Cryptologists who initially broke Enigma code buried in National Pantheon

Urns symbolising three Polish mathematicians who helped break the code of Enigma machine, have been placed in the National Pantheon.

“Their decision was influenced by patriotism, which was so important back then. They did it for Poland,” said father Jacek Urban during the mass held for the burial.

The urns of cryptologists Marian Rejewski, Jerzy Różycki and Henryk Zygalski, were buried in the Saints Peter and Paul Church in Kraków, where a National Pantheon for Polish scientists and artists was set up a few years ago.

“This is another stage of commemorating the achievements of Polish cryptologists, including my dad. I’m proud of it,” said Janina Sylwestrzak, daughter of Marian Rejewski.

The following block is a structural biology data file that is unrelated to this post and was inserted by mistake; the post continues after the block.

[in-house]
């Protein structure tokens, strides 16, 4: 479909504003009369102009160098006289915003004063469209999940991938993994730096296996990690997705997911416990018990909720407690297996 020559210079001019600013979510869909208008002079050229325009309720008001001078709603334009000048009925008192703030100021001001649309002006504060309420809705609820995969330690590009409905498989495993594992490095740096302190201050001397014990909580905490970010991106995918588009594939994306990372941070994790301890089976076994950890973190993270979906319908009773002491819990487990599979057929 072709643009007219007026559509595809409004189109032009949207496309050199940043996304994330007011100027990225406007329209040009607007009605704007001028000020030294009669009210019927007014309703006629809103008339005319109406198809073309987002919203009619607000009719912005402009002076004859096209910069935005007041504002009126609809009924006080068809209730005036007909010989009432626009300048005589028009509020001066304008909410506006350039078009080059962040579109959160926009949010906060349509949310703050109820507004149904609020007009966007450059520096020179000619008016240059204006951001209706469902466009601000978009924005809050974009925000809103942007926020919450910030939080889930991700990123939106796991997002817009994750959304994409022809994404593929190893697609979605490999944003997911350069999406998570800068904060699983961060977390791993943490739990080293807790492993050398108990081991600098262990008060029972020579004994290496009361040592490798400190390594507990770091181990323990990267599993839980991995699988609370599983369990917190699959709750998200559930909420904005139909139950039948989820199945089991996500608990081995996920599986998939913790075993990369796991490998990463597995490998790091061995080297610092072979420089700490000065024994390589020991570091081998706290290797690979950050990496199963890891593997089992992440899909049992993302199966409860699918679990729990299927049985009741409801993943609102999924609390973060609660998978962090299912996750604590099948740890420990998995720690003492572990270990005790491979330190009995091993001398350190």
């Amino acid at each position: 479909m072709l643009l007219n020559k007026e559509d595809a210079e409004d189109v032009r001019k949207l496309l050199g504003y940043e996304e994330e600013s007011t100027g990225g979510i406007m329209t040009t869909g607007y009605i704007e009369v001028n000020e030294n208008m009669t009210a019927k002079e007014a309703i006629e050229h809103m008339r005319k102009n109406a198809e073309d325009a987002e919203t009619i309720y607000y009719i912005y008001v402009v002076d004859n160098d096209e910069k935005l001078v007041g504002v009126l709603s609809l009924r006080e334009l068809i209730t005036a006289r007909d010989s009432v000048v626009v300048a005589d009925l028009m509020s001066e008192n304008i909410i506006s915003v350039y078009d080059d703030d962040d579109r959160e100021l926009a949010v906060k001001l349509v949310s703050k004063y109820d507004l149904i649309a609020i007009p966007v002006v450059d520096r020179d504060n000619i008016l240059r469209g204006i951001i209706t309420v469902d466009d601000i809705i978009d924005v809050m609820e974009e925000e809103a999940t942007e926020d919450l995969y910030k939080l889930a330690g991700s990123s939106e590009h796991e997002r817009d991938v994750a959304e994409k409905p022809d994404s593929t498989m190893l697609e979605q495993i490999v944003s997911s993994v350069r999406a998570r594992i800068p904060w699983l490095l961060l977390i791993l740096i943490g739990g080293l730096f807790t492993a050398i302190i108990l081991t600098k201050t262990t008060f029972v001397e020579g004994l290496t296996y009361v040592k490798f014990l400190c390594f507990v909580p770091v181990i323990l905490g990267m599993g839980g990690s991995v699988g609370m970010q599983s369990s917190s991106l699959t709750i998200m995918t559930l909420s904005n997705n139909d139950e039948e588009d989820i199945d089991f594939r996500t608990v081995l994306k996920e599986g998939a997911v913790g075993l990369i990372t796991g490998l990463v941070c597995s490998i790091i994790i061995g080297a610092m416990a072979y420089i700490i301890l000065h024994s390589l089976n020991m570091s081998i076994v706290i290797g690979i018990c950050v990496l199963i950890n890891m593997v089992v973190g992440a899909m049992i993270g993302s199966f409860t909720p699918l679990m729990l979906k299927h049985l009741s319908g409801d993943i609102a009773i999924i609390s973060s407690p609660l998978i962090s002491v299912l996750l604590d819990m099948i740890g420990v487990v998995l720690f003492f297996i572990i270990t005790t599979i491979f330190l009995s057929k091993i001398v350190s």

Remains of neither of the three were actually in the urns. Jerzy Różycki died in 1942 during a maritime disaster, his body was never found. Henryk Zygalski lived in Great Britain after the war and remains buried there. Marian Rejewski is buried in the Powązki Military Cemetery.

Enigma was an encrypting machine used extensively by Nazi Germany during WWII. Its code was broken by the British Intelligence during the war. Their effort was helped significantly by the information provided by the Polish Intelligence, which broke the code of one of the earlier iterations of the machine in 1932. Being able to decrypt German communications helped the allied war effort considerably.

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